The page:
Read Original Story

Calcium and Osteoporosis

Rating

2 Star

Calcium and Osteoporosis

Our Review Summary

This television morning show “Health Watch” segment discusses results of a recent study which showed that calcium supplements are effective in preventing fractures. These results seem to contradict the much publicized recent results from the Women’s Health Initiative (WHI), which found that calcium supplementation does not have any affect on the risk of fractures. This story does adequately highlight the main difference between these two results – this study looked at the subgroup of women who were at least 80% compliant, whereas the WHI study looked at the overall study population.

While this story attempts to clear up the confusion in the seemingly contradictory results, the story doesn’t quantify benefits and it exaggerates the seriousness of osteoporosis and osteopenia (low bone mass). When we are told that “34 Million Americans have low bone mass,” there is no information on how is this defined. What is the seriousness of this condition? We are also told that “1 in 2 women will suffer a fracture in her lifetime.” How many of these fractures are attributable to osteoporosis or osteopenia? While these two statements may be factual, the manner in which they are presented overstates the problem and only serves to alarm the viewer.

The story does not mention if the supplements are available, if they are available over the counter and if you can buy them in the formulation used in the study (600mg twice a day). There are a lot of different kinds of calcium supplements available and the story should have provided the viewer with some guidance about which to choose. No harms are mentioned. In the study, the researchers found that constipation was a side effect of taking the calcium supplement. The story does not mention if the supplements are new or different from existing supplements.

The story does mention diet and weight bearing exercise as alternatives to calcium supplementation. However, more information about the advantages and disadvantages of the alternatives should have been provided. Other options, such as exercises to improve stability and interventions to prevent falls, could also have been mentioned. No costs are mentioned and no independent sources are quoted.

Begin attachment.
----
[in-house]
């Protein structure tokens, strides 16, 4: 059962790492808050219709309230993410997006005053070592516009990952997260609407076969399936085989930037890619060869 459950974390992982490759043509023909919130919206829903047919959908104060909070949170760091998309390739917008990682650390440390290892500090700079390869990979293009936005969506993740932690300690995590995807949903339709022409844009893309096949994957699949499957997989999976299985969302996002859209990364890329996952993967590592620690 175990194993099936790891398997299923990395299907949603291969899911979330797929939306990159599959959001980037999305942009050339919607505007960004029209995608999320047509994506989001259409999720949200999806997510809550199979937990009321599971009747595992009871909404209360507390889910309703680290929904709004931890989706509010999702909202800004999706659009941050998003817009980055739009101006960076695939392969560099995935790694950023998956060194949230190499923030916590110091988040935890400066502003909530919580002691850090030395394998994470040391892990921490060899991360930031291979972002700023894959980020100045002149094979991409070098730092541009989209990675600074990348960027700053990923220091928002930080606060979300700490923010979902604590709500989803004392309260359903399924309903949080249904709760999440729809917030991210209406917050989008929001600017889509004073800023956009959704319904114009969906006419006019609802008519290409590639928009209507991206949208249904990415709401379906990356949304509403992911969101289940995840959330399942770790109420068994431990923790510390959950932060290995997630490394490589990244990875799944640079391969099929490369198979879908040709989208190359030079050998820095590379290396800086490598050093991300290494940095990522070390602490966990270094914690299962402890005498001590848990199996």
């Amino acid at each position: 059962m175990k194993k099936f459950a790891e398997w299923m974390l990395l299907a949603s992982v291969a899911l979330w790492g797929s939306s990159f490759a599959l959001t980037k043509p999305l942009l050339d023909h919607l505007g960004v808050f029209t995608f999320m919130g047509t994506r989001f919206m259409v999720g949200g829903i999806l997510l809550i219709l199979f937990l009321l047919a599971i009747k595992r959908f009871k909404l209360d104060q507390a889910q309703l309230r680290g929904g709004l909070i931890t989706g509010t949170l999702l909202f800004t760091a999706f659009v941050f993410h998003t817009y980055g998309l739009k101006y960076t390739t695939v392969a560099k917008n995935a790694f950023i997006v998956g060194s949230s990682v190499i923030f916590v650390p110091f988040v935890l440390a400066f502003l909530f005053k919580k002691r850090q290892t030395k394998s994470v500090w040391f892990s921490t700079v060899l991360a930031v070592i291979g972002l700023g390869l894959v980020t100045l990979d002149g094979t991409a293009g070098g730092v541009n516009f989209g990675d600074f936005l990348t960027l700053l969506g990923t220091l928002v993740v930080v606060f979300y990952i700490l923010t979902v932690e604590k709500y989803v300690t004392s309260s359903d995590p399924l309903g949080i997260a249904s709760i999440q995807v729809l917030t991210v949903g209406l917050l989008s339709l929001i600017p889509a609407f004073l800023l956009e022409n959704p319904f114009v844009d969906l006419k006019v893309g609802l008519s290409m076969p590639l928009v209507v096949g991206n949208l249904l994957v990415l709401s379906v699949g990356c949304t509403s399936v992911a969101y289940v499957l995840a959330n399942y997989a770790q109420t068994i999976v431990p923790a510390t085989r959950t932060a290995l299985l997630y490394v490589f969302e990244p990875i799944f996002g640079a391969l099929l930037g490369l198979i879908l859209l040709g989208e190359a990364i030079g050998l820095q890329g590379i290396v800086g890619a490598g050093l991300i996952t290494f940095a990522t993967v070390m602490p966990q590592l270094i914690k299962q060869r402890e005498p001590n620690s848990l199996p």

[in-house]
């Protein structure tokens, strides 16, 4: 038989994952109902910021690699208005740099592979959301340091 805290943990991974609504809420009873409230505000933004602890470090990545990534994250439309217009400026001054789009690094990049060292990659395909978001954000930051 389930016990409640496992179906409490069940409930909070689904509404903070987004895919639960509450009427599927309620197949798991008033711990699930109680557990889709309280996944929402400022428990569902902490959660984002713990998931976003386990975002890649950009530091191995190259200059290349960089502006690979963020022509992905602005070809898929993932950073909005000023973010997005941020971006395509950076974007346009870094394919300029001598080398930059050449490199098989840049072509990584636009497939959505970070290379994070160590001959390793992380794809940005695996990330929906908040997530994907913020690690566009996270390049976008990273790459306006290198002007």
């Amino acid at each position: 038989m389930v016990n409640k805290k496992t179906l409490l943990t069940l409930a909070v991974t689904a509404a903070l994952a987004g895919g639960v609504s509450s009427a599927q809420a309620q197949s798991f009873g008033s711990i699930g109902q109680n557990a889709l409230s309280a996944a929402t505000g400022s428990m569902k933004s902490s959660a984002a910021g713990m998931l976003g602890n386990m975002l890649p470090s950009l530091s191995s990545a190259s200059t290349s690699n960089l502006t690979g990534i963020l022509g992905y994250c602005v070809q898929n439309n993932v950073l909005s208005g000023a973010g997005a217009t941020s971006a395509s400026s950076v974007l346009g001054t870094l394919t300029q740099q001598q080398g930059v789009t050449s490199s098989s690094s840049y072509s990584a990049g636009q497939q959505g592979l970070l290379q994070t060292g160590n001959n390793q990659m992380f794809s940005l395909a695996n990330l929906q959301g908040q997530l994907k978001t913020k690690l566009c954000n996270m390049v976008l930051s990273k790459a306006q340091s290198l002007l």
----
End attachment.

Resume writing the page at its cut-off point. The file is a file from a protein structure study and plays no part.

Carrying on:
People in television news may say they don’t have the time to address all of these issues. But between the words spoken on the air and those displayed onscreen in graphics, there were about 800 words in this story. We have five-star-rated stories elsewhere on this site that had as few as 529 words. It can be done.

Criteria

Does the story adequately quantify the benefits of the treatment/test/product/procedure?

Not Satisfactory

The story doesn’t quantify benefits in any way.

Does the story adequately explain/quantify the harms of the intervention?

Not Satisfactory

No harms are mentioned. In the study, the researchers found that constipation was a side effect of taking the calcium supplement

Does the story seem to grasp the quality of the evidence?

Satisfactory

The story does provide information about the nature of the study being reported. The story explains that this was a large, controlled trial and that benefits of calcium were found only in the compliant group, not in the overall study sample. The story also explains why these results are different from recent results from the Women’s Health Initiative.

Does the story commit disease-mongering?

Not Satisfactory

The story exaggerates the seriousness of osteoporosis and osteopenia (low bone mass). When we are told that “34 Million Americans have low bone mass,” we have to wonder, how is this defined? What is the seriousness of this condition? We are also told that “1 in 2 women will suffer a fracture in her lifetime.” How many of these fractures are attributable to osteoporosis or osteopenia? While these two statements may be factual, the manner in which they are presented overstates the problem and only serves to alarm the viewer.

Does the story use independent sources and identify conflicts of interest?

Not Satisfactory

No independent sources are quoted.

Does the story compare the new approach with existing alternatives?

Satisfactory

The story does mention diet and weight bearing exercise as alternatives to calcium supplementation. However, more information about the advantages and disadvantages of the alternatives should have been provided. Other options, such as exercises to improve stability and interventions to prevent falls, could also have been mentioned.

Does the story establish the availability of the treatment/test/product/procedure?

Not Satisfactory

The story does not mention if the supplements are available, if they are available over the counter and if you can buy them in the formulation used in the study (600mg 2x/day).

Does the story establish the true novelty of the approach?

Not Satisfactory

The story does not mention if the supplements are new or different from existing supplements.

Does the story appear to rely solely or largely on a news release?

Not Applicable

We can’t be sure if the story relied solely or largely on a news release.

Total Score: 2 of 9 Satisfactory

Comments

Please note, comments are no longer published through this website. All previously made comments are still archived and available for viewing through select posts.